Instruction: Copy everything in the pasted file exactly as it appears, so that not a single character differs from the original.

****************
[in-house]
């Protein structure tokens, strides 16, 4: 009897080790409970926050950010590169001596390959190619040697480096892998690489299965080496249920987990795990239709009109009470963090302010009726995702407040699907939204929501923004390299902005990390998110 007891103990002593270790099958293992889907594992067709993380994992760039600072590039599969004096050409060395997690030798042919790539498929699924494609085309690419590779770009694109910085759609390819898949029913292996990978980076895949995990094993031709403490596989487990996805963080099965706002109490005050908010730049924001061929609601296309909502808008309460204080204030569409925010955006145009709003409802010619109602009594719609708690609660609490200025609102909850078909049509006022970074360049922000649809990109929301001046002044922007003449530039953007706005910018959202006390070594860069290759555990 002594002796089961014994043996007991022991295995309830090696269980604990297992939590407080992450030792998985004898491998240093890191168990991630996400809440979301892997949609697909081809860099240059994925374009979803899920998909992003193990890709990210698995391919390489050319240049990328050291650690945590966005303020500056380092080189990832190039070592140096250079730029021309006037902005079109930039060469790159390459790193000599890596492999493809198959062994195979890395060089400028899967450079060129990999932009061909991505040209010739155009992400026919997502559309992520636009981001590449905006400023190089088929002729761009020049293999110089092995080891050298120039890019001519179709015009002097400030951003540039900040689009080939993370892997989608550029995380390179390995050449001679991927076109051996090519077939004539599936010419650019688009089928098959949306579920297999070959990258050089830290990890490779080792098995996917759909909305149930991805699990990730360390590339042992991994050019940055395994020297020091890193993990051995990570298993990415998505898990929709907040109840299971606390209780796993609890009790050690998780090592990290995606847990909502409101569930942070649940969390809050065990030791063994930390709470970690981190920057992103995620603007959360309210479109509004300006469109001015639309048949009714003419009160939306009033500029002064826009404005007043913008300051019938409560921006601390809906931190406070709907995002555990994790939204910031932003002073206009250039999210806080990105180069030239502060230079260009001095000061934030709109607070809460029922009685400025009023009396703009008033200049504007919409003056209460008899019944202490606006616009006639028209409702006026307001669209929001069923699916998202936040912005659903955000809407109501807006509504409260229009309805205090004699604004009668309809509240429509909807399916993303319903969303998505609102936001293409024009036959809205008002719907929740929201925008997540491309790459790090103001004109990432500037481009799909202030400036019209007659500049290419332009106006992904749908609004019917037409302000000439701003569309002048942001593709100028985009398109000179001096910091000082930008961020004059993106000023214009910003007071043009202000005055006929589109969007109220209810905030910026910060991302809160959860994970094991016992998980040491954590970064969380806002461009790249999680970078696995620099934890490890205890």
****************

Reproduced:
[in-house]
């Protein structure tokens, strides 16, 4: 009897080790409970926050950010590169001596390959190619040697480096892998690489299965080496249920987990795990239709009109009470963090302010009726995702407040699907939204929501923004390299902005990390998110 007891103990002593270790099958293992889907594992067709993380994992760039600072590039599969004096050409060395997690030798042919790539498929699924494609085309690419590779770009694109910085759609390819898949029913292996990978980076895949995990094993031709403490596989487990996805963080099965706002109490005050908010730049924001061929609601296309909502808008309460204080204030569409925010955006145009709003409802010619109602009594719609708690609660609490200025609102909850078909049509006022970074360049922000649809990109929301001046002044922007003449530039953007706005910018959202006390070594860069290759555990 002594002796089961014994043996007991022991295995309830090696269980604990297992939590407080992450030792998985004898491998240093890191168990991630996400809440979301892997949609697909081809860099240059994925374009979803899920998909992003193990890709990210698995391919390489050319240049990328050291650690945590966005303020500056380092080189990832190039070592140096250079730029021309006037902005079109930039060469790159390459790193000599890596492999493809198959062994195979890395060089400028899967450079060129990999932009061909991505040209010739155009992400026919997502559309992520636009981001590449905006400023190089088929002729761009020049293999110089092995080891050298120039890019001519179709015009002097400030951003540039900040689009080939993370892997989608550029995380390179390995050449001679991927076109051996090519077939004539599936010419650019688009089928098959949306579920297999070959990258050089830290990890490779080792098995996917759909909305149930991805699990990730360390590339042992991994050019940055395994020297020091890193993990051995990570298993990415998505898990929709907040109840299971606390209780796993609890009790050690998780090592990290995606847990909502409101569930942070649940969390809050065990030791063994930390709470970690981190920057992103995620603007959360309210479109509004300006469109001015639309048949009714003419009160939306009033500029002064826009404005007043913008300051019938409560921006601390809906931190406070709907995002555990994790939204910031932003002073206009250039999210806080990105180069030239502060230079260009001095000061934030709109607070809460029922009685400025009023009396703009008033200049504007919409003056209460008899019944202490606006616009006639028209409702006026307001669209929001069923699916998202936040912005659903955000809407109501807006509504409260229009309805205090004699604004009668309809509240429509909807399916993303319903969303998505609102936001293409024009036959809205008002719907929740929201925008997540491309790459790090103001004109990432500037481009799909202030400036019209007659500049290419332009106006992904749908609004019917037409302000000439701003569309002048942001593709100028985009398109000179001096910091000082930008961020004059993106000023214009910003007071043009202000005055006929589109969007109220209810905030910026910060991302809160959860994970094991016992998980040491954590970064969380806002461009790249999680970078696995620099934890490890205890």